I won't get everything done as quickly as I'd like, but I definitely won't lose sleep over any of it. 
Besides, tomorrow is Easter.

Wishing all of you a beautiful Easter!


Friday, March 25, 2016

Summer Purse: Part 1, The Front Pocket

Finished size: 12" x 9" x 3".

It's been a three day marathon, but the new purse is finally finished.

I've had requests for a pattern, and I'm going to give it a bit of a try on this blog. I've never produced a pattern for a bag because it's always seemed overwhelming. Unfortunately, I sew a bit like I make soup. I start out with a vague idea and a few basic measurements - sort of. Then I toss things together as I go and wait to see what happens.

I'm warning you now. This is a learning experience. I hope it won't be a huge disaster!

Please, please tell me if any part of this tutorial needs to be corrected or clarified!

I'll give instructions for the entire outside of the bag, but I'm not quite sure how, or even if, I'll deal with the inside details.  You see, I was so focused on finishing the bag that I forgot to take important photos for the recessed zipper and the pockets in the lining. I have measurements for a basic lining with no recessed zipper, so that may have to do. Unfortunately, my hubby's right about me. I can be a total scatter brain. But, the lining and zipper are tales to be told much later. Or not. Or, then again, I just might have to make a second purse. Oh, dear. That's so sad. (said the lady with a grin)

Today, it's all about the front pocket.

The Front Pocket

Fabric & Materials Requirements
(These measurements are generous. It's better to have extra fabric for your stash than is is to run short.)

  • 1 1/2 yard of lining. This will be used for the handles and sides of the bag as well as the inside lining. 
  • 3/4 yard contrasting fabric for the recessed zipper and for the front and back sections of the bag.
  • A 11" x 11" square of a third fabric for the pocket insert.
  • Scraps for hexagons.
  • 3/4 yard of bag batting such as Soft and Stable.
  • An 9" x 12" piece of lightweight batting such as Warm and Natural.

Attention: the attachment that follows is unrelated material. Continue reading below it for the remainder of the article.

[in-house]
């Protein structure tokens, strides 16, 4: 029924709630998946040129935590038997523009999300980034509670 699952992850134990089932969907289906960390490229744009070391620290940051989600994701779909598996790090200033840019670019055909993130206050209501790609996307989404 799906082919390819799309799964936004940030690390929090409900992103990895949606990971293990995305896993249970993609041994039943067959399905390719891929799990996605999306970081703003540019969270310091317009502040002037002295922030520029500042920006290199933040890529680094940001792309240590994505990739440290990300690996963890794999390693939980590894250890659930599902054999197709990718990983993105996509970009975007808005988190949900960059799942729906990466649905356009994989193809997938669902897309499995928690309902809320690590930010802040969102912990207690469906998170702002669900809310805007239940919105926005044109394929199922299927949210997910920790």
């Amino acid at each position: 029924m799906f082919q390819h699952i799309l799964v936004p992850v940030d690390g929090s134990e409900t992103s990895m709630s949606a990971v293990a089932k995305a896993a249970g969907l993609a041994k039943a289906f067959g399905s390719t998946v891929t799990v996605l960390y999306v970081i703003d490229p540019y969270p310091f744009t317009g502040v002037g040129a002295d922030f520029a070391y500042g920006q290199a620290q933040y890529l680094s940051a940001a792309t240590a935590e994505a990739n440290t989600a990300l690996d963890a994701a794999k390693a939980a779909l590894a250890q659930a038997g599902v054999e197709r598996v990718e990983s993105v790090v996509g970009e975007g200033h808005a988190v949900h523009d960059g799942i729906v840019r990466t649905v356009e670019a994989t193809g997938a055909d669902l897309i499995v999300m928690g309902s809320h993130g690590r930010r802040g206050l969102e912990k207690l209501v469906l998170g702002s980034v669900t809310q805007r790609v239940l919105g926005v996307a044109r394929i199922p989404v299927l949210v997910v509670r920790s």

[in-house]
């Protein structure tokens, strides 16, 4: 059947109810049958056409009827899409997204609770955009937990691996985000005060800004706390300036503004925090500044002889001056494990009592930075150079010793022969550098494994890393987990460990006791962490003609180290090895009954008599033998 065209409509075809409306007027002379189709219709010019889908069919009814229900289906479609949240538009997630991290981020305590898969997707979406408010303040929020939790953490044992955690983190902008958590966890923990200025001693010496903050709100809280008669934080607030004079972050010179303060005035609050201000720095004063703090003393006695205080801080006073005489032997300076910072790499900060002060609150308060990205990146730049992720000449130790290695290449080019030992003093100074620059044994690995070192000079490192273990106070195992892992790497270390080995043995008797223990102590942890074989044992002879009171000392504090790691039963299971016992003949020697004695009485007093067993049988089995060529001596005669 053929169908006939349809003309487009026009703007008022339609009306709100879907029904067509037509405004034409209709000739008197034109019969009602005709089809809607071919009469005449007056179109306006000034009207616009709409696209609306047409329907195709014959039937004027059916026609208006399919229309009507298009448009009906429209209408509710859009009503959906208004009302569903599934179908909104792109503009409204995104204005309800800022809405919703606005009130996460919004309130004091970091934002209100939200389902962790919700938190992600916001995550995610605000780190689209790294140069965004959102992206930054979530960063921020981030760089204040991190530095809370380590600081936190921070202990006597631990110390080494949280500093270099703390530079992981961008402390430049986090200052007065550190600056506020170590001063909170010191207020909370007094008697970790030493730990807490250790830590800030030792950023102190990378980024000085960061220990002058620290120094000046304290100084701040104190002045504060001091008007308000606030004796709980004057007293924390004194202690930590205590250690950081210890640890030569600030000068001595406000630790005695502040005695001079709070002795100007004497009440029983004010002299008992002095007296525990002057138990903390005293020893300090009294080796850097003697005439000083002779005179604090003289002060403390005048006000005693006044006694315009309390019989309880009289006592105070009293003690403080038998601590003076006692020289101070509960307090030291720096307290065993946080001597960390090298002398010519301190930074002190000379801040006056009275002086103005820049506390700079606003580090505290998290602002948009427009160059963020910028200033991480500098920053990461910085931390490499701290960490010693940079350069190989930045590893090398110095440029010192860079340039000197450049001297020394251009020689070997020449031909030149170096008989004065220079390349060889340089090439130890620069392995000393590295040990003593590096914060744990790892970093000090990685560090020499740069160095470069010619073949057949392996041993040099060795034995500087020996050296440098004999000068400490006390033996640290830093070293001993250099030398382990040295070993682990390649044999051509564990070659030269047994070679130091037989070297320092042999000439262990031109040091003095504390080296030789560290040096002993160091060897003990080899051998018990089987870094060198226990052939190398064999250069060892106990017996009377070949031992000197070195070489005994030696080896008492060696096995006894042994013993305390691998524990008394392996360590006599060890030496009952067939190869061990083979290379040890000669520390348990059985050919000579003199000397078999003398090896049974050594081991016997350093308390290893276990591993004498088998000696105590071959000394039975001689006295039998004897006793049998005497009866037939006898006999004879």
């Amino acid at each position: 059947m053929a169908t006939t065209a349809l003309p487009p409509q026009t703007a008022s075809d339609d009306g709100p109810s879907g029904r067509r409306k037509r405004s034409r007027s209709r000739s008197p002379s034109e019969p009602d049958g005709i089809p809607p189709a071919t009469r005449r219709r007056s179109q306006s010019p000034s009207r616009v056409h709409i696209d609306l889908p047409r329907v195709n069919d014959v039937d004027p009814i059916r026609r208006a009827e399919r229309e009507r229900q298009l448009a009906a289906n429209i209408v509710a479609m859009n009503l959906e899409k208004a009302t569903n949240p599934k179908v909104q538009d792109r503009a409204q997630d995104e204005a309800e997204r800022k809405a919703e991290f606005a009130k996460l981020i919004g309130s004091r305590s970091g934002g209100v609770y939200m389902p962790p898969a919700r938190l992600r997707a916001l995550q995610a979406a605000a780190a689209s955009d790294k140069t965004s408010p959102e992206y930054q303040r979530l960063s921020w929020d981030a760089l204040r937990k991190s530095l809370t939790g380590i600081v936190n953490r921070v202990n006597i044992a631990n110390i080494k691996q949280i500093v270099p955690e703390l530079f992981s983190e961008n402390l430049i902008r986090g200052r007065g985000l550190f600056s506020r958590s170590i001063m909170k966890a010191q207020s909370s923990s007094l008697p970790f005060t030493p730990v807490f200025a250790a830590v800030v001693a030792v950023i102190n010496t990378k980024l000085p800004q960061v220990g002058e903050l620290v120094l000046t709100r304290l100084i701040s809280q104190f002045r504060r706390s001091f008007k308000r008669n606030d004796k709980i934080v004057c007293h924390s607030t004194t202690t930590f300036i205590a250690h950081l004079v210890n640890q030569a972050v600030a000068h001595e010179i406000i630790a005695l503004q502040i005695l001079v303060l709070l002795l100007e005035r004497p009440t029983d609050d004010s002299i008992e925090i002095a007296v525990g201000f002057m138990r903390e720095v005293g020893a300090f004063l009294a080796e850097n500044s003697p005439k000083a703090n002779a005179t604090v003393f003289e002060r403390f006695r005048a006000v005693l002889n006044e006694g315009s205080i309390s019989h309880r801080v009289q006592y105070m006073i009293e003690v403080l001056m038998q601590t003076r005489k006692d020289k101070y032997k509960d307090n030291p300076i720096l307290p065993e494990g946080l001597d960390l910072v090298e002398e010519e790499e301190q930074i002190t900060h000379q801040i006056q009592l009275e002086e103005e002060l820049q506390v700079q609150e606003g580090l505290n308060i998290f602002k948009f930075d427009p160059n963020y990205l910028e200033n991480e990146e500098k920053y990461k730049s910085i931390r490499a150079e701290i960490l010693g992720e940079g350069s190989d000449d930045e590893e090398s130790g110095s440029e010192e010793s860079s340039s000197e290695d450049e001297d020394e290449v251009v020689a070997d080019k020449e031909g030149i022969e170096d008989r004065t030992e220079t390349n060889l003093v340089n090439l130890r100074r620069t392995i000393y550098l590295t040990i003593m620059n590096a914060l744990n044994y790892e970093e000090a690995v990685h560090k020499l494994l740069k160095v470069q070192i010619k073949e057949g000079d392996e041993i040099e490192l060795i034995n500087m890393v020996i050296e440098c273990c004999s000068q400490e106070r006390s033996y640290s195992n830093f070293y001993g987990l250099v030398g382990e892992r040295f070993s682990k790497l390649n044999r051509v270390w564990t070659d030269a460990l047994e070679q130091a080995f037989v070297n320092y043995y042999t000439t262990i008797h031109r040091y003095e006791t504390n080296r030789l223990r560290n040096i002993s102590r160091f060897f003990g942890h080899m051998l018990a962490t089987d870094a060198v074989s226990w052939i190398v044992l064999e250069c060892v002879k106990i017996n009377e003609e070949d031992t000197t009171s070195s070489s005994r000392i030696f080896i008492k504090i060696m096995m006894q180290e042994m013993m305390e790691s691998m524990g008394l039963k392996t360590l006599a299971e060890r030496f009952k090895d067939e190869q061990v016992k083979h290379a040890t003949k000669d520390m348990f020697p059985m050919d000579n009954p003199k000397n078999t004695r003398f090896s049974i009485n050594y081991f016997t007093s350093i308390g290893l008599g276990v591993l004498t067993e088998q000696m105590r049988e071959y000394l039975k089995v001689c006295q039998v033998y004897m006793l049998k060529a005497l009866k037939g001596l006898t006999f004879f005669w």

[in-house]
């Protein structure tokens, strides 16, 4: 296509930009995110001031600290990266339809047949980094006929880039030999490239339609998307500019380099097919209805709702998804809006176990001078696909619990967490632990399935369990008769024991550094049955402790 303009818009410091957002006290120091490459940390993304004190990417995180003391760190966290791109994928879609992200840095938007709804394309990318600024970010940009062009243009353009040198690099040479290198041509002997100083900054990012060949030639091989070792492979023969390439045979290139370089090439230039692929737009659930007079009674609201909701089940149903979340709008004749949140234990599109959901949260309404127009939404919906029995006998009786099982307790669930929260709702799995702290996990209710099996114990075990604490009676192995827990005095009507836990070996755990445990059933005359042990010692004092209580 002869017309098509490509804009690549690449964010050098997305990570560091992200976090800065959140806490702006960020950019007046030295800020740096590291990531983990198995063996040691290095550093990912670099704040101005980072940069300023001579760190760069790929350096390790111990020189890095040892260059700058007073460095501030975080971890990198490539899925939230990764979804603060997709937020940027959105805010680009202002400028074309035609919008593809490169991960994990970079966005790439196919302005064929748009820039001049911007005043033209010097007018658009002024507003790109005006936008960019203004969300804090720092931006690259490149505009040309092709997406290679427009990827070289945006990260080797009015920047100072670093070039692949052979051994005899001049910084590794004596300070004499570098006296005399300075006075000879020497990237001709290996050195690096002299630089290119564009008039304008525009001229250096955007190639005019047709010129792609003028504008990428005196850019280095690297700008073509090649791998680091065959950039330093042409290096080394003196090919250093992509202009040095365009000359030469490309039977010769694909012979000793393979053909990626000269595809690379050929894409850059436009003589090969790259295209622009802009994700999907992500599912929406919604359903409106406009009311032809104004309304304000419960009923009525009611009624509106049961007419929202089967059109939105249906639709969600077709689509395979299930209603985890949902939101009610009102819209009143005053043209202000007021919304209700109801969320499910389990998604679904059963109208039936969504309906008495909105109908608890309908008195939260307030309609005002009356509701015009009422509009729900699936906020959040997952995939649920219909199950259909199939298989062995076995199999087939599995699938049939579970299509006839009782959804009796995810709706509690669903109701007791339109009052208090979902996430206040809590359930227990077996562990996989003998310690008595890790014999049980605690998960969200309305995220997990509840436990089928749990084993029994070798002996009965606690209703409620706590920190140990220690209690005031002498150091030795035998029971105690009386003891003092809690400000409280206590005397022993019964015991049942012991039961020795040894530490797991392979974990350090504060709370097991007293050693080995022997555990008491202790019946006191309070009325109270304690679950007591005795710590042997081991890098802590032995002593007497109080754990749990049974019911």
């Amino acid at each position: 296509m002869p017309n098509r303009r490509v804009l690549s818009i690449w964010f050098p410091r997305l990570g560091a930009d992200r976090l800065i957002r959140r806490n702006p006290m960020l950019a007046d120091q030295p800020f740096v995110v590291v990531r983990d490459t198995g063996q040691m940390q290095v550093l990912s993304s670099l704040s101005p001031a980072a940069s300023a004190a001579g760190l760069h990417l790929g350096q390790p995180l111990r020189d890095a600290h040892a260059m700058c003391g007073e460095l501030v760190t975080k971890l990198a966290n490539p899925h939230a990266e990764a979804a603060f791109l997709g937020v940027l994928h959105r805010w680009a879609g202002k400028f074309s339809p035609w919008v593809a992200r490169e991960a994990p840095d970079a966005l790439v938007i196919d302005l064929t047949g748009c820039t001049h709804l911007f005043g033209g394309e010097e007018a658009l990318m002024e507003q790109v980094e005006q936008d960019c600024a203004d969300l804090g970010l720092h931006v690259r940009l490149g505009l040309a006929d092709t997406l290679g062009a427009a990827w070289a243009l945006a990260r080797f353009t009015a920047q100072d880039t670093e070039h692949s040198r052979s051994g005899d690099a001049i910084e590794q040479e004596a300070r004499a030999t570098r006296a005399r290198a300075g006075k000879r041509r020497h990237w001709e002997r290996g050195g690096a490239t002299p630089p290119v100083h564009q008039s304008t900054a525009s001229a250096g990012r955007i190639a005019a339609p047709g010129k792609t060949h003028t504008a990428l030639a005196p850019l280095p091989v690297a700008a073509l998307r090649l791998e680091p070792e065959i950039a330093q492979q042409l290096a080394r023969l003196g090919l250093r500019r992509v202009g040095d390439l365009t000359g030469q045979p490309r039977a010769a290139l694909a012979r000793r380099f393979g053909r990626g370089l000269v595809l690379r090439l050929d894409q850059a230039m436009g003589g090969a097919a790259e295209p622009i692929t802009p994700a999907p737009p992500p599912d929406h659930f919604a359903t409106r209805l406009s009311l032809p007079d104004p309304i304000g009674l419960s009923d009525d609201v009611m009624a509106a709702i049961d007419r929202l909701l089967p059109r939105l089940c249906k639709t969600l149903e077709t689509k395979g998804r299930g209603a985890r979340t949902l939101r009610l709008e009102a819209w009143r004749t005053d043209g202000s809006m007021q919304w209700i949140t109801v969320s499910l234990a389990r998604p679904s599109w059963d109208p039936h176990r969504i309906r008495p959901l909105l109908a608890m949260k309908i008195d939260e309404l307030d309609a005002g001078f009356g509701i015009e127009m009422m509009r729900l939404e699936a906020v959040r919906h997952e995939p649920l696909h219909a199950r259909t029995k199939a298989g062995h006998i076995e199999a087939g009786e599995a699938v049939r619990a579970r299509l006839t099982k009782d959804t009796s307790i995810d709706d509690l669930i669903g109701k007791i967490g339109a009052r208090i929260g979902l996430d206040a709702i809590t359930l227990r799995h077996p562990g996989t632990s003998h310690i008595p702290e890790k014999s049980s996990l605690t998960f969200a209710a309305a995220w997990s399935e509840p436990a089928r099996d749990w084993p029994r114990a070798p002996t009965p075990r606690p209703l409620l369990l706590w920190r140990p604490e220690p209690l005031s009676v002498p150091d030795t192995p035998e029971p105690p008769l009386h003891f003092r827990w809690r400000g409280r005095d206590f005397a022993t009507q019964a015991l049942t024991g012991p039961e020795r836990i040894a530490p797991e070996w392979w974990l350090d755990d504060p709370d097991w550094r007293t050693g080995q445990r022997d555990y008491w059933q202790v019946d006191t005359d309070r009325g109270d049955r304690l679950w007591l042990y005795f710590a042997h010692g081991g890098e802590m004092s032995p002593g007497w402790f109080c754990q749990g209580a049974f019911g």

• One small magnetic snap.
  • One  18" nylon zipper for top of the bag. (Nylon zippers can be cut if they are too long.)
  • One  9" zipper for the lining.
  • 1 yard medium weight fusible interfacing. (This is to add stability to the lining.)
  • Thread
  • (optional) Invisible polyester thread.

Cutting measurements for the pocket back, front, and lining are 1" larger than needed to allow for trimming after quilting. 

Note: Seam allowances are 1/2" unless otherwise specified. 

Make the Hexagons

Make three hexagon that finish at  2 1/2" wide . I used a hexagon ruler to make a template. The hexagon that finishes 2" in height is perfect, but only if you use the 2 1/2" high cutting lines for the finished size.

You can sew the hexagons on any way you like. Fusible web applique would be fine. That's my usual approach. This time, though I wanted my purse to be a bit special, so  I experimented with a quick technique that is supposed to look like hand applique. It was scary, but it worked perfectly, so that's the method I've shown here.

1. Make three templates from freezer paper.

2.. Starch the fabric to make it very stiff before cutting it. I used an inexpensive spray starch from the supermarket.

3. Lay the freezer paper shiny side up on the wrong side of the fabric. I put a dot of quilt basting glue between the freezer paper and the fabric to hold it all in place temporarily.

4. If you're planning to turn edges under, cut the fabric 1/4" larger than the freezer paper template on all six sides.

5. Fold the edges down against the template one side at a time, and iron onto the shiny side of the freezer paper.

6. Carefully remove the freezer paper, then give the hexagon a really good press. When you do, press straight down and give it a good burst of steam! Flip to the other side and press again. Moving the iron back and forth will distort the shape. I know because I've lived to regret it. More than once. We scatterbrains do things like that.